World Series news: Security in Detroit, a symphonic wager, and all those Venezuelans

The San Francisco Giants and the Detroit Tigers are back at it Saturday in the 2012 World Series. The Giants lead the Tigers two-zip, but don't count Detroit out – especially in their home park.

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    San Francisco Giants' Hunter Pence is congratulated in the dugout after scoring during the seventh inning of Game 2 of baseball's World Series against the Detroit Tigers Thursday.
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Halfway to the title: Giants lead World Series 2-0

SAN FRANCISCO

The Giants' extended family lingered on the field long after the final out, posing for pictures and savoring the win. Cars honked in the streets outside AT&T Park and fans celebrated in the bars.

San Francisco is halfway to the World Series title, not all the way there. Yet, after two days of beneficial bounces and pivotal plays that went their way, the Giants and their supporters seem to think the team's second championship in three years is only a couple of days away.

"When things are going well," Marco Scutaro said, "things are bouncing your way."

Madison Bumgarner pitched two-hit ball over seven innings, the Giants threw out a runner at the plate and then took advantage of a bunt that stayed fair to push across the go-ahead run in a 2-0 win over the Detroit Tigers on Thursday night that gave them a World Series edge.

"It's a lot less stressful for sure," Bumgarner said, "but at the same time I don't think we can stop pushing or we're going to find ourselves in the same spot we've been in in the last two series."

And that would be on the brink of elimination.

San Francisco lost its first two games against Cincinnati, then became the first baseball team to overcome an 0-2 deficit in a best-of-five series by winning three straight on the road. Then the Giants fell into 1-3 hole against St. Louis before rallying to reach the World Series.

"It's great to get off to a good start," Giants manager Bruce Bochy said. "We don't, believe me, take anything for granted."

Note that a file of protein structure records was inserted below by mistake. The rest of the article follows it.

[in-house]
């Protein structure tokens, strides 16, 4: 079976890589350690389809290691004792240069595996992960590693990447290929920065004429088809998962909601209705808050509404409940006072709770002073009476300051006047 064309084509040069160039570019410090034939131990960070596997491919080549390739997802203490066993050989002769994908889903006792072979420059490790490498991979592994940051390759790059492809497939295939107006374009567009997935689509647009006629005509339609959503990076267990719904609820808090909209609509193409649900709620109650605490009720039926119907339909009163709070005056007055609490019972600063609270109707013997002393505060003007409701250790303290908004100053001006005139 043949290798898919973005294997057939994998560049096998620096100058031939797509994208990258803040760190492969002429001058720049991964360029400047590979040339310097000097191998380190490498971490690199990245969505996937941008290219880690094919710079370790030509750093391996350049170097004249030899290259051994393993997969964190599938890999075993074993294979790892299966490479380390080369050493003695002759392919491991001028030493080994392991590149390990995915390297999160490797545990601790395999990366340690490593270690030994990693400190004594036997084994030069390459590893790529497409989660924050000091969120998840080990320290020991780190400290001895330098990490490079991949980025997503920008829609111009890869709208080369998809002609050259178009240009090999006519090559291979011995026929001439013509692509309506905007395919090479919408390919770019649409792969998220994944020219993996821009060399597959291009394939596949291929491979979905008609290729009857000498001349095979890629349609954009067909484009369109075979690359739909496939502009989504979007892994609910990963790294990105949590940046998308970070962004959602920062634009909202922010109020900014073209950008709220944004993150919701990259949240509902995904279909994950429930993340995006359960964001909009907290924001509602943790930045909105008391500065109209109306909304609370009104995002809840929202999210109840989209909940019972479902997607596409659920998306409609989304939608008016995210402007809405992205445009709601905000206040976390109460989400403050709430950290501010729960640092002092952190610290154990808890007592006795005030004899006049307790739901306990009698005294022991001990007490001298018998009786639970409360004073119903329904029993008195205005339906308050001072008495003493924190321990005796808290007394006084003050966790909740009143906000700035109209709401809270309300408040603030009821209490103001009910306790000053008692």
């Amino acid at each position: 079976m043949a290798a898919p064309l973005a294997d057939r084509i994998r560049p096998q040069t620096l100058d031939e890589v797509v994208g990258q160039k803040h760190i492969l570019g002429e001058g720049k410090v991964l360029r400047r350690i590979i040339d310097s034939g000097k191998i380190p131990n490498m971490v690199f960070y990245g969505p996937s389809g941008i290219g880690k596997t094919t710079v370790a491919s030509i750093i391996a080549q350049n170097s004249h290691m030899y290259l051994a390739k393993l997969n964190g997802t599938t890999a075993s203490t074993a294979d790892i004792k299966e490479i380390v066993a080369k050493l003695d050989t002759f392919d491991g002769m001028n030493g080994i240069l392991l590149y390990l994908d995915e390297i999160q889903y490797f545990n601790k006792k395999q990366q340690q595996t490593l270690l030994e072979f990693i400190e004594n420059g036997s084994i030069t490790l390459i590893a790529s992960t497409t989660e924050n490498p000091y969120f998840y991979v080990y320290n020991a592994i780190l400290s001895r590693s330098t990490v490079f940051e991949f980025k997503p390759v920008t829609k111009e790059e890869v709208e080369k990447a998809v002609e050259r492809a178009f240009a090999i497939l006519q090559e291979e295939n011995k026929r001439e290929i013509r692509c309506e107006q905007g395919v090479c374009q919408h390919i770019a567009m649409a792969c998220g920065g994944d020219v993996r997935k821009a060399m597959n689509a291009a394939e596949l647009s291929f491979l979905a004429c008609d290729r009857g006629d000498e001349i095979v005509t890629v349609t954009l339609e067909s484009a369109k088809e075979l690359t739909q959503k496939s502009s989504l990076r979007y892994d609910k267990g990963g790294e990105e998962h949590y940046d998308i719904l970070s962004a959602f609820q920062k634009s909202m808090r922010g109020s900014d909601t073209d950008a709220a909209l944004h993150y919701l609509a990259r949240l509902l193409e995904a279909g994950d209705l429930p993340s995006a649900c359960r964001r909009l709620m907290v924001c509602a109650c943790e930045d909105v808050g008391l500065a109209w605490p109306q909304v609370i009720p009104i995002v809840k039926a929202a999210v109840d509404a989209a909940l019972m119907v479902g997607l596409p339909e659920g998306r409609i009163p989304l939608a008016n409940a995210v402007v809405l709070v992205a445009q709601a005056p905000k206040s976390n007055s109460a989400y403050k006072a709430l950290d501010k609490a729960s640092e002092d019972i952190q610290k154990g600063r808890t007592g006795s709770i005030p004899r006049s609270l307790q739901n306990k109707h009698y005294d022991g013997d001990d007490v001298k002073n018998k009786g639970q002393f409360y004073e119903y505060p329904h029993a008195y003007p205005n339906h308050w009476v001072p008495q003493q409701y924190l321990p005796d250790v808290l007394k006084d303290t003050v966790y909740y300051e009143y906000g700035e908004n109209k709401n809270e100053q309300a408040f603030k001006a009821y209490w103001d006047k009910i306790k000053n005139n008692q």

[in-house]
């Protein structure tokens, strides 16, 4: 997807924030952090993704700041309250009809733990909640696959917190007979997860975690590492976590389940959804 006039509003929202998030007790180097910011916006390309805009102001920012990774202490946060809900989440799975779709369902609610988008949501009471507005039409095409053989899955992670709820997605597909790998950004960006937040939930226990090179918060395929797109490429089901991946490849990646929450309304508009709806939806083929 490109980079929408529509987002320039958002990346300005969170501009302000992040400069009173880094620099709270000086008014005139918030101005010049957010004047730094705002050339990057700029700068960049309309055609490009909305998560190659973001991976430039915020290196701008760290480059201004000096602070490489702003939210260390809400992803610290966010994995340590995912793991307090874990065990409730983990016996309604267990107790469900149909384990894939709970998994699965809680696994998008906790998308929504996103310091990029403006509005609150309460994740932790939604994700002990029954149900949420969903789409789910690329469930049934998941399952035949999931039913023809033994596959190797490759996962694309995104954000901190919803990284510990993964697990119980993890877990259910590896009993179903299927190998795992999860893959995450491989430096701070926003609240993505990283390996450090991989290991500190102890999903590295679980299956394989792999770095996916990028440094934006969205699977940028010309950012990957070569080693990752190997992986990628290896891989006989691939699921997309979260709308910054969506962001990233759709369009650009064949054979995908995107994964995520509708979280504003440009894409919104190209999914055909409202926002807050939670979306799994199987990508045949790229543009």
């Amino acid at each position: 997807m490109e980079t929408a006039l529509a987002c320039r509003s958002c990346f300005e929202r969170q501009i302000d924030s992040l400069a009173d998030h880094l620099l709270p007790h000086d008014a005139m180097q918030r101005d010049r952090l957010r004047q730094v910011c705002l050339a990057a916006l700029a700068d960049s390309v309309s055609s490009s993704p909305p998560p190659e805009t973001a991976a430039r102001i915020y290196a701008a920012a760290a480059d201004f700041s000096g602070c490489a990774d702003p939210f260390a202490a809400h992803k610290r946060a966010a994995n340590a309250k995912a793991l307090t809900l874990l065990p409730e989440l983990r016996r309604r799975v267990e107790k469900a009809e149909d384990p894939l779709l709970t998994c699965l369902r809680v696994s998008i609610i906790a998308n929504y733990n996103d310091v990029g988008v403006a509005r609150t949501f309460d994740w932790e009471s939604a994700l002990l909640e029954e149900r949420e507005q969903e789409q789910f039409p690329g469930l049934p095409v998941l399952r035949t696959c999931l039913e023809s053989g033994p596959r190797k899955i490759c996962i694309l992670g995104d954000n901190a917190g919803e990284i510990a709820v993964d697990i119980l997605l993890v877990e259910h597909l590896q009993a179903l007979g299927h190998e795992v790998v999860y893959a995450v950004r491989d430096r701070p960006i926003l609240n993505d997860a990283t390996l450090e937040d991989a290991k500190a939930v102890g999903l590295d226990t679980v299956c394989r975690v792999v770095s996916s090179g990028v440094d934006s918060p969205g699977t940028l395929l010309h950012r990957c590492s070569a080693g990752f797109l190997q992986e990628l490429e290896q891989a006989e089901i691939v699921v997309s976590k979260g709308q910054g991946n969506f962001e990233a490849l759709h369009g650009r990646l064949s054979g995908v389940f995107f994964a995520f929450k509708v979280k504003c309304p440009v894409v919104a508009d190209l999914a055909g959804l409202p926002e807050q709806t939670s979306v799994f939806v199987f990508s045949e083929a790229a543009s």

Detroit police gear up for World Series crowds 

DETROIT

Police in Detroit have a plan to make sure the area around Comerica Park is safe for the thousands of baseball fans coming downtown to watch the World Series. But city officials are not tipping their hand on what they're going to do.

Interim Police Chief Chester Logan told reporters Friday that more than 20 law enforcement agencies will work with his officers when the Tigers host the San Francisco Giants beginning Saturday in Detroit for game 3 of the best-of-seven series.

Logan said "close to 100,000 people" will be downtown Sunday for the Detroit Lions afternoon football game at Ford Field and game 4 of the World Series that night.

He also said no officers would be pulled from Detroit neighborhoods for patrols in and around downtown.

Chavez jokes about Venezuelans in World Series 

CARACAS, Venezuela

Venezuelan President Hugo Chavez joked that so many Venezuelan players are in the World Series that next year it should be played in the South American country.

This year a record nine Venezuelans are on the rosters for the San Francisco Giants and the Detroit Tigers. Chavez remarked during a televised Cabinet meeting Friday night that if the team's starting lineups are taken together, Venezuelans account for a third of the players.

He referred to President Barack Obama as he joked: "I think the next World Series, Obama, you're going to have to play it here in Venezuela, because it's Venezuelans all over the place."

The Venezuelan president praised Giants slugger Pablo Sandoval for hitting three home runs in Game 1.

"What would the major leagues do if Venezuela didn't exist? They'd get bored," Chavez said, recalling that the homers hit by "Kung Fu Panda" Sandoval sailed "to right field, to left field, to center field."

Chavez also pointed out that a Venezuelan pitcher, Anibal Sanchez, will start for the Tigers on Saturday.

Other Venezuelans playing in the series are: Miguel Cabrera, Avisail Garcia and Omar Infante for the Tigers, and Marco Scutaro, Gregor Blanco, Jose Mijares and Hector Sanchez for the Giants.

Detroit, San Francisco symphonies agree to wager 

DETROIT

The Detroit Symphony Orchestra and the San Francisco Symphony are betting that their respective hometown teams will win the World Series.

The two sides have agreed that the winning city's orchestra will receive a shipment of iconic culinary delights from the loser.

What they haven't decided is what specific kind of food or foods it will be.

Both the DSO and the SFS are asking people to offer their suggestions via the orchestras' Facebook pages and Twitter feeds.

Detroit Symphony music director Leonard Slatkin says that "in the spirit of friendly competition, the DSO is challenging our colleagues in the San Francisco Symphony for bragging rights and spoils in the orchestral World Series."

The series resumes Saturday night in Detroit with the Giants holding a 2-0 lead over the Tigers.

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